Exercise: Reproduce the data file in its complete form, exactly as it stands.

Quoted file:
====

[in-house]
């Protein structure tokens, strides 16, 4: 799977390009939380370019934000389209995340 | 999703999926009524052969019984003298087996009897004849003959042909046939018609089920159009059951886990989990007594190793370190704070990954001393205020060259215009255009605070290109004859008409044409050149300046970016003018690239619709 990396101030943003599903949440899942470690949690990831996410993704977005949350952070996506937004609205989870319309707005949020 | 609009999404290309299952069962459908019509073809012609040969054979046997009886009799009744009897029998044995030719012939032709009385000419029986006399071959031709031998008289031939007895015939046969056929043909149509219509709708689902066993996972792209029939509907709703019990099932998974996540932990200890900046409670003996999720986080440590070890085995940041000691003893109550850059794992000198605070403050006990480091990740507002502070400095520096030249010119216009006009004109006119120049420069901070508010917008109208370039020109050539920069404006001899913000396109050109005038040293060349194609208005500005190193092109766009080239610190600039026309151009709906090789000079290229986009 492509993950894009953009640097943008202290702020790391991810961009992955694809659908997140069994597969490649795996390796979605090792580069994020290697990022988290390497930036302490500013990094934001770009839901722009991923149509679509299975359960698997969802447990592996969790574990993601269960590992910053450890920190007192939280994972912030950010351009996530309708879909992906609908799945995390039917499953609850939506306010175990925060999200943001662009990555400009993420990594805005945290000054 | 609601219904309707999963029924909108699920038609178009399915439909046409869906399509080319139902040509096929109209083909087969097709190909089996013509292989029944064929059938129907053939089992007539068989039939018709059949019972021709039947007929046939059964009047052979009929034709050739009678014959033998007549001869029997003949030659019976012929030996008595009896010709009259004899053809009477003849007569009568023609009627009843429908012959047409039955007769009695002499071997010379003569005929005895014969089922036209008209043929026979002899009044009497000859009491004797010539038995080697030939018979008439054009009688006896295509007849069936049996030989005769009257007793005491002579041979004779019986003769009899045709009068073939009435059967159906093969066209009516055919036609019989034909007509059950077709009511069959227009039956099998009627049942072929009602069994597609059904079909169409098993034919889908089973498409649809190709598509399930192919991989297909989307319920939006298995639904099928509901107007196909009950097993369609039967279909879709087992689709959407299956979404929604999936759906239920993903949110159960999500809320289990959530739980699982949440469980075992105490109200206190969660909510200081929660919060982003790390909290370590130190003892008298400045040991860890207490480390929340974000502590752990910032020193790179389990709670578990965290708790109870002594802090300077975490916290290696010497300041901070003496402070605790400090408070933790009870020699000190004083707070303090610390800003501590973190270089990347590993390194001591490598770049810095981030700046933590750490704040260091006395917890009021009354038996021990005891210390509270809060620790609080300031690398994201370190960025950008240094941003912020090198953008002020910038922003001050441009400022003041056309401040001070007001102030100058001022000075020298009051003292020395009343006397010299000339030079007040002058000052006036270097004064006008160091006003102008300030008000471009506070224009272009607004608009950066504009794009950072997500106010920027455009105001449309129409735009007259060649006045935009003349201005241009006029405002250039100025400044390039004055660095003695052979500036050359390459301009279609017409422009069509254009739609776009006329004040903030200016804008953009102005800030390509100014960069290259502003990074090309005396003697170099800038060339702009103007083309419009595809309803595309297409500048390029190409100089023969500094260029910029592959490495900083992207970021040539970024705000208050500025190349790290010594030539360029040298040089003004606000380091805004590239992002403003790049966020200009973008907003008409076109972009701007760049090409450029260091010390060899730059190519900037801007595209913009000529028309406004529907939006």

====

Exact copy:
[in-house]
């Protein structure tokens, strides 16, 4: 799977390009939380370019934000389209995340 | 999703999926009524052969019984003298087996009897004849003959042909046939018609089920159009059951886990989990007594190793370190704070990954001393205020060259215009255009605070290109004859008409044409050149300046970016003018690239619709 990396101030943003599903949440899942470690949690990831996410993704977005949350952070996506937004609205989870319309707005949020 | 609009999404290309299952069962459908019509073809012609040969054979046997009886009799009744009897029998044995030719012939032709009385000419029986006399071959031709031998008289031939007895015939046969056929043909149509219509709708689902066993996972792209029939509907709703019990099932998974996540932990200890900046409670003996999720986080440590070890085995940041000691003893109550850059794992000198605070403050006990480091990740507002502070400095520096030249010119216009006009004109006119120049420069901070508010917008109208370039020109050539920069404006001899913000396109050109005038040293060349194609208005500005190193092109766009080239610190600039026309151009709906090789000079290229986009 492509993950894009953009640097943008202290702020790391991810961009992955694809659908997140069994597969490649795996390796979605090792580069994020290697990022988290390497930036302490500013990094934001770009839901722009991923149509679509299975359960698997969802447990592996969790574990993601269960590992910053450890920190007192939280994972912030950010351009996530309708879909992906609908799945995390039917499953609850939506306010175990925060999200943001662009990555400009993420990594805005945290000054 | 609601219904309707999963029924909108699920038609178009399915439909046409869906399509080319139902040509096929109209083909087969097709190909089996013509292989029944064929059938129907053939089992007539068989039939018709059949019972021709039947007929046939059964009047052979009929034709050739009678014959033998007549001869029997003949030659019976012929030996008595009896010709009259004899053809009477003849007569009568023609009627009843429908012959047409039955007769009695002499071997010379003569005929005895014969089922036209008209043929026979002899009044009497000859009491004797010539038995080697030939018979008439054009009688006896295509007849069936049996030989005769009257007793005491002579041979004779019986003769009899045709009068073939009435059967159906093969066209009516055919036609019989034909007509059950077709009511069959227009039956099998009627049942072929009602069994597609059904079909169409098993034919889908089973498409649809190709598509399930192919991989297909989307319920939006298995639904099928509901107007196909009950097993369609039967279909879709087992689709959407299956979404929604999936759906239920993903949110159960999500809320289990959530739980699982949440469980075992105490109200206190969660909510200081929660919060982003790390909290370590130190003892008298400045040991860890207490480390929340974000502590752990910032020193790179389990709670578990965290708790109870002594802090300077975490916290290696010497300041901070003496402070605790400090408070933790009870020699000190004083707070303090610390800003501590973190270089990347590993390194001591490598770049810095981030700046933590750490704040260091006395917890009021009354038996021990005891210390509270809060620790609080300031690398994201370190960025950008240094941003912020090198953008002020910038922003001050441009400022003041056309401040001070007001102030100058001022000075020298009051003292020395009343006397010299000339030079007040002058000052006036270097004064006008160091006003102008300030008000471009506070224009272009607004608009950066504009794009950072997500106010920027455009105001449309129409735009007259060649006045935009003349201005241009006029405002250039100025400044390039004055660095003695052979500036050359390459301009279609017409422009069509254009739609776009006329004040903030200016804008953009102005800030390509100014960069290259502003990074090309005396003697170099800038060339702009103007083309419009595809309803595309297409500048390029190409100089023969500094260029910029592959490495900083992207970021040539970024705000208050500025190349790290010594030539360029040298040089003004606000380091805004590239992002403003790049966020200009973008907003008409076109972009701007760049090409450029260091010390060899730059190519900037801007595209913009000529028309406004529907939006």